In what seems like an amazing piece of historical fact, less people have cycled the infamous Silk Road from Beijing to Tehran, than have climbed Mount Everest – infamous because this route is considered to be the longest, hardest, hottest and coldest in the world.
Departing on May 15, teenagers Charles Stevens and Will Hsu, will attempt to cycle the Silk Road in support of A Child Unheard, with 100-percent of all funds donated going directly to the charity. Donations are being collected via the official JustGiving page, with more than £7000 already raised.
At over 10,000 kilometers, while passing through nine countries with temperatures ranging from minus 10-degrees Celsius to above 45 centigrade, this will surely be amazing feat.
Having lived in the UK all his life, Hsu wanted to take a “gap year” to see the world and do something more exciting before going to university to study economics. He found himself signing up for a 10,000 kilometer cycle across some of the least-traveled areas of the world; as he himself explains it: “I’m looking at this excursion as a method of ridding myself of life’s excesses as I cycle from Beijing to Tehran along the historic Silk Road. While to some this may seem like a not-so-good idea, I am looking forward to experiencing new and unfamiliar countries and cultures, while also achieving worthwhile satisfaction through the funds raised for our chosen charity.”
Like Hsu, Stevens was also eager to accomplish something out of the ordinary during his gap year before heading off to study history at Saint Andrews.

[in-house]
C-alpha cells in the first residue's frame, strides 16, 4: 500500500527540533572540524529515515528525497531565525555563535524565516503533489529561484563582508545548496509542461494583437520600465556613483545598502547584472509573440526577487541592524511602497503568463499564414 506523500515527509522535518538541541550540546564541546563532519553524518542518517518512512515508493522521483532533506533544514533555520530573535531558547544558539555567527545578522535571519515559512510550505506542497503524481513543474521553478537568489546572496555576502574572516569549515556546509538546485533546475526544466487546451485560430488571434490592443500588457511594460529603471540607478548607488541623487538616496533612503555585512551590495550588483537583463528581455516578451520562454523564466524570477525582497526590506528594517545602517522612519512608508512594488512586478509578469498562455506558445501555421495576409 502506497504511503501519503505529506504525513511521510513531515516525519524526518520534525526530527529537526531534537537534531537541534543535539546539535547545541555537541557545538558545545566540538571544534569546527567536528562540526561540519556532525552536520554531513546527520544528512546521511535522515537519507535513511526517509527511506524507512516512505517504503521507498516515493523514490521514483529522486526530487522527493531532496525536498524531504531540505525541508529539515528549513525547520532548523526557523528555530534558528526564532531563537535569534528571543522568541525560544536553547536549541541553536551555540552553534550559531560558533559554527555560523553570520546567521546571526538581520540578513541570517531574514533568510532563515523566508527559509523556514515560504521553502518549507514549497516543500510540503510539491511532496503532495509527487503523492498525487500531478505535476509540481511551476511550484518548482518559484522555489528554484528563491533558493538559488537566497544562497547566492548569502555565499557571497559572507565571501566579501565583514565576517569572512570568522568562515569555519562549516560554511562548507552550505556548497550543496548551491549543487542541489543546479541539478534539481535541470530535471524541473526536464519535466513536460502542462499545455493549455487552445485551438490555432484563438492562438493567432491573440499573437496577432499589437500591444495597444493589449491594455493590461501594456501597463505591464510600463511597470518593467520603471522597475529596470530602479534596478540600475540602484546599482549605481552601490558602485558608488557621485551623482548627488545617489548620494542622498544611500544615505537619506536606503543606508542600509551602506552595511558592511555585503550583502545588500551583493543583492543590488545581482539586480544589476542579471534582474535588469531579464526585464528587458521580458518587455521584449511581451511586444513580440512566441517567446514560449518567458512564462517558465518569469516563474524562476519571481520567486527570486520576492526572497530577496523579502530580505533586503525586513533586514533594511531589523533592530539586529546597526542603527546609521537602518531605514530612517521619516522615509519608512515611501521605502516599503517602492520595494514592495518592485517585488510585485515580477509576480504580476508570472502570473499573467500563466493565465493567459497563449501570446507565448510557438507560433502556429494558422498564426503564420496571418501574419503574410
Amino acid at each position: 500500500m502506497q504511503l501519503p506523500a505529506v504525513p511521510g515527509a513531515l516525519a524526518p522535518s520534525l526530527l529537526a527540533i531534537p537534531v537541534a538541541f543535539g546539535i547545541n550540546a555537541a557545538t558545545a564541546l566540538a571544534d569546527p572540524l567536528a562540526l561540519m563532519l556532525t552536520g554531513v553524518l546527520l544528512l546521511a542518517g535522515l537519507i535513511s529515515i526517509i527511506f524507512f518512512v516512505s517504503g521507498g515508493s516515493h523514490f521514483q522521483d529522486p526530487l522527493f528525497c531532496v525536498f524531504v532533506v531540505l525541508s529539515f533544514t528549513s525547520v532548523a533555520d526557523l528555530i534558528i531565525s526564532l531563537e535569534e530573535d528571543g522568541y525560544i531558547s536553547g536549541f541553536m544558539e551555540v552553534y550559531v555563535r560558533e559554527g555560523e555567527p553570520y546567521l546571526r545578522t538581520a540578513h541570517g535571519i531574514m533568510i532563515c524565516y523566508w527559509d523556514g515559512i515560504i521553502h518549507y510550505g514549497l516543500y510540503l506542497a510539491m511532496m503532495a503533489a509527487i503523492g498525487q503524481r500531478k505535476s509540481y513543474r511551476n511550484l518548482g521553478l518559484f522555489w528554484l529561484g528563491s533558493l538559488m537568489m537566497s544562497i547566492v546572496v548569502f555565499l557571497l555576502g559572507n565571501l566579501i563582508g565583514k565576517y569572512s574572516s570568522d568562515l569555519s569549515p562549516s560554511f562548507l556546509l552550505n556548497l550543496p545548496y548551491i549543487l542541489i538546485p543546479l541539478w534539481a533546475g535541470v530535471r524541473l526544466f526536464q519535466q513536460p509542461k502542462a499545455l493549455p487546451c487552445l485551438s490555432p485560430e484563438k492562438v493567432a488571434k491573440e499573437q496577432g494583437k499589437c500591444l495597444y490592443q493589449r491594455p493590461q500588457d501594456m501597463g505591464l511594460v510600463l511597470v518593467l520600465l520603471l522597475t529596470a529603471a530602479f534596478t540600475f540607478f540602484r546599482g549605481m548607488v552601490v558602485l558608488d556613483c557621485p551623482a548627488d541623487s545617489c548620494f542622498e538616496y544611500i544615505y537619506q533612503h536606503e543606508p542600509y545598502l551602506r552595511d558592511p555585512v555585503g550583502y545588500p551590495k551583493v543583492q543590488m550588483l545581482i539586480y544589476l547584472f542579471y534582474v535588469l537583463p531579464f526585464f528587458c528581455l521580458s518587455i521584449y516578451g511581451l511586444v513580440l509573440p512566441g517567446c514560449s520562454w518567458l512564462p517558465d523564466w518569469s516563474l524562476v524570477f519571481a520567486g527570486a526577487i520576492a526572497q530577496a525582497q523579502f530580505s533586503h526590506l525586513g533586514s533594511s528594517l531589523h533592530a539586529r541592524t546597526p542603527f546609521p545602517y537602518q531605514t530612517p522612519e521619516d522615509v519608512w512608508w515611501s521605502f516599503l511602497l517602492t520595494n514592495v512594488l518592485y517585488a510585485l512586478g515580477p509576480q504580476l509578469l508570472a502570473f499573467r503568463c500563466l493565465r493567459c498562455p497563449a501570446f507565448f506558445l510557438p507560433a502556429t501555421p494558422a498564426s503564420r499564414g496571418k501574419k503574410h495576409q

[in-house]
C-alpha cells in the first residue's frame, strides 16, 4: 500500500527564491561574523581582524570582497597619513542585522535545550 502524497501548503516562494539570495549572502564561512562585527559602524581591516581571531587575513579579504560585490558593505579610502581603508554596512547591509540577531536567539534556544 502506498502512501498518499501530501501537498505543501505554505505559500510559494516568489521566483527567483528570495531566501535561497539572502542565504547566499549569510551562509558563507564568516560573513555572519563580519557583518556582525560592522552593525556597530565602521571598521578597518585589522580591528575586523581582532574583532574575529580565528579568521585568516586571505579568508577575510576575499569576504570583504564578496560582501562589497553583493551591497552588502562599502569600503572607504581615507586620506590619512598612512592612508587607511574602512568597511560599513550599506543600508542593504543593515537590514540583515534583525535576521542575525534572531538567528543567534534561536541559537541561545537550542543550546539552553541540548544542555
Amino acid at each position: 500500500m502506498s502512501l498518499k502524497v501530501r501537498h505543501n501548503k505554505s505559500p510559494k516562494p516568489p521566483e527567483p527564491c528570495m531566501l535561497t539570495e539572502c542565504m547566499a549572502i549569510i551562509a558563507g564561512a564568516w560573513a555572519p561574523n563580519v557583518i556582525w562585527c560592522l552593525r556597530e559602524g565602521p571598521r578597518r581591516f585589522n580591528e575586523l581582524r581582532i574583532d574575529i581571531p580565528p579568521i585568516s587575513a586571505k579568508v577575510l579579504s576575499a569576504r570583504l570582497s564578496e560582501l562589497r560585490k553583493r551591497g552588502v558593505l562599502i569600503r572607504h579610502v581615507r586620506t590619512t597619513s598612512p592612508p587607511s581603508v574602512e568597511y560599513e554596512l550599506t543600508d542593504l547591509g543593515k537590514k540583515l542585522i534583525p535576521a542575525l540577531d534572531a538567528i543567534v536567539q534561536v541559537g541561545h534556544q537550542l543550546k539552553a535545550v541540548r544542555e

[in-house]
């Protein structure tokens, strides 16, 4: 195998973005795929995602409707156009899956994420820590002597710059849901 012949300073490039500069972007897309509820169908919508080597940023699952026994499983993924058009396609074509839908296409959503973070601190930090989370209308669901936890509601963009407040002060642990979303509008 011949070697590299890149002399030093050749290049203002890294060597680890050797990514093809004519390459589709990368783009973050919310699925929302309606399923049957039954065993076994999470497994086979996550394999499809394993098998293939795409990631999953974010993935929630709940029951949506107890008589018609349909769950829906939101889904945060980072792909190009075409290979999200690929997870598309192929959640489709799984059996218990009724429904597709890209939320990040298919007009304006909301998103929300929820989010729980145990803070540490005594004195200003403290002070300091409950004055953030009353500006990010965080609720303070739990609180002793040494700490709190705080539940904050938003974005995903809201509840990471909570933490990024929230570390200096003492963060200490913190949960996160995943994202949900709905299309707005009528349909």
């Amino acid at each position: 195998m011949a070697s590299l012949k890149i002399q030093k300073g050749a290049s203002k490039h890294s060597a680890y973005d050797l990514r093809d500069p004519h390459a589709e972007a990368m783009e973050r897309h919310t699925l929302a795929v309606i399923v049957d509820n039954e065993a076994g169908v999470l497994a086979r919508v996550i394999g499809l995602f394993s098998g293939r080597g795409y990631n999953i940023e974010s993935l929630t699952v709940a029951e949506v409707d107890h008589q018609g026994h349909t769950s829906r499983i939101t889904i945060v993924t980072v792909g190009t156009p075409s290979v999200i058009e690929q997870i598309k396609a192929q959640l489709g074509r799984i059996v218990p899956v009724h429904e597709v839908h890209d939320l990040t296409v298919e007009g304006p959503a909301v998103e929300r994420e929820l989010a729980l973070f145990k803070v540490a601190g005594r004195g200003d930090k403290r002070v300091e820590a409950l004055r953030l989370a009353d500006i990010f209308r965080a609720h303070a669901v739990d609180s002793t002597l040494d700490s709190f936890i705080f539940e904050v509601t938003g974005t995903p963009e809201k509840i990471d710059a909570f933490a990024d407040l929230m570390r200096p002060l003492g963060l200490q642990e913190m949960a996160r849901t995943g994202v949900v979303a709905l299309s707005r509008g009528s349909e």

As a youngster, he was fortunate enough to have traveled extensively and to have completed previous challenges for charities, something he is very passionate about. “I feel cycling from Beijing to Tehran will prove to be the most rewarding and, ultimately, the hardest challenge yet,” he says. “It should provide authentic insight into a route of great historical significance; I believe that the slower one travels through a country, the better one comes to understanding it…at a time of such unilateral change in the cultural traditions of these regions, I hope to have the privilege of seeing them before they disappear entirely.”
In order to raise the money needed to embark on their journey, Hsu worked in a pub for several months, while Stevens worked at a local business stacking shelves. The rest was kicked in by their supportive parents.
The goal of the young men is to raise £25,000 in support of A Child Unheard, a charity working to improve the lives of children in Africa through education, sports and arts, with all donations going directly to the charity via their JustGiving page.
The 10,000 kilometer route will feature over 4,000 meters of climbing, while also descending below sea level, taking the young men more than four months to complete.
Hsu and Stevens will be posting their progress via social media and on their blog at www.BeijingToTehran.com, where they will be sharing amazing photos and stories during their journey.
For more information about this historic endeavor and to donate to A Child Unheard, visit www.justgiving.com/fundraising/BeijingtoTehran.
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